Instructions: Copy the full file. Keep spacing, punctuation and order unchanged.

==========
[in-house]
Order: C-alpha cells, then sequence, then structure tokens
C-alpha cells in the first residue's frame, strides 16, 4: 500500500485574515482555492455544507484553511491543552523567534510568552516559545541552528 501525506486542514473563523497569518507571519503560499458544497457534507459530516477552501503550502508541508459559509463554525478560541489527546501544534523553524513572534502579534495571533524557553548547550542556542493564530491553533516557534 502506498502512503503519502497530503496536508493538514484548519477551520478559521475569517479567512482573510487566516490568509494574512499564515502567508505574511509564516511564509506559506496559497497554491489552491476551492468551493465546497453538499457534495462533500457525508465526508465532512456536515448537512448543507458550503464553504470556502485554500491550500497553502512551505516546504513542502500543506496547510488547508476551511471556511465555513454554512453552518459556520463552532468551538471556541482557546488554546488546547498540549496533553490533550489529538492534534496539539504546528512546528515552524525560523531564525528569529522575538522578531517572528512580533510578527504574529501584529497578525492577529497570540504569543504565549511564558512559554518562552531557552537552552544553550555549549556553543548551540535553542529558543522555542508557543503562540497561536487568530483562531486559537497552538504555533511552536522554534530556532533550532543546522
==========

[in-house]
Order: C-alpha cells, then sequence, then structure tokens
C-alpha cells in the first residue's frame, strides 16, 4: 500500500485574515482555492455544507484553511491543552523567534510568552516559545541552528 501525506486542514473563523497569518507571519503560499458544497457534507459530516477552501503550502508541508459559509463554525478560541489527546501544534523553524513572534502579534495571533524557553548547550542556542493564530491553533516557534 502506498502512503503519502497530503496536508493538514484548519477551520478559521475569517479567512482573510487566516490568509494574512499564515502567508505574511509564516511564509506559506496559497497554491489552491476551492468551493465546497453538499457534495462533500457525508465526508465532512456536515448537512448543507458550503464553504470556502485554500491550500497553502512551505516546504513542502500543506496547510488547508476551511471556511465555513454554512453552518459556520463552532468551538471556541482557546488554546488546547498540549496533553490533550489529538492534534496539539504546528512546528515552524525560523531564525528569529522575538522578531517572528512580533510578527504574529501584529497578525492577529497570540504569543504565549511564558512559554518562552531557552537552552544553550555549549556553543548551540535553542529558543522555542508557543503562540497561536487568530483562531486559537497552538504555533511552536522554534530556532533550532543546522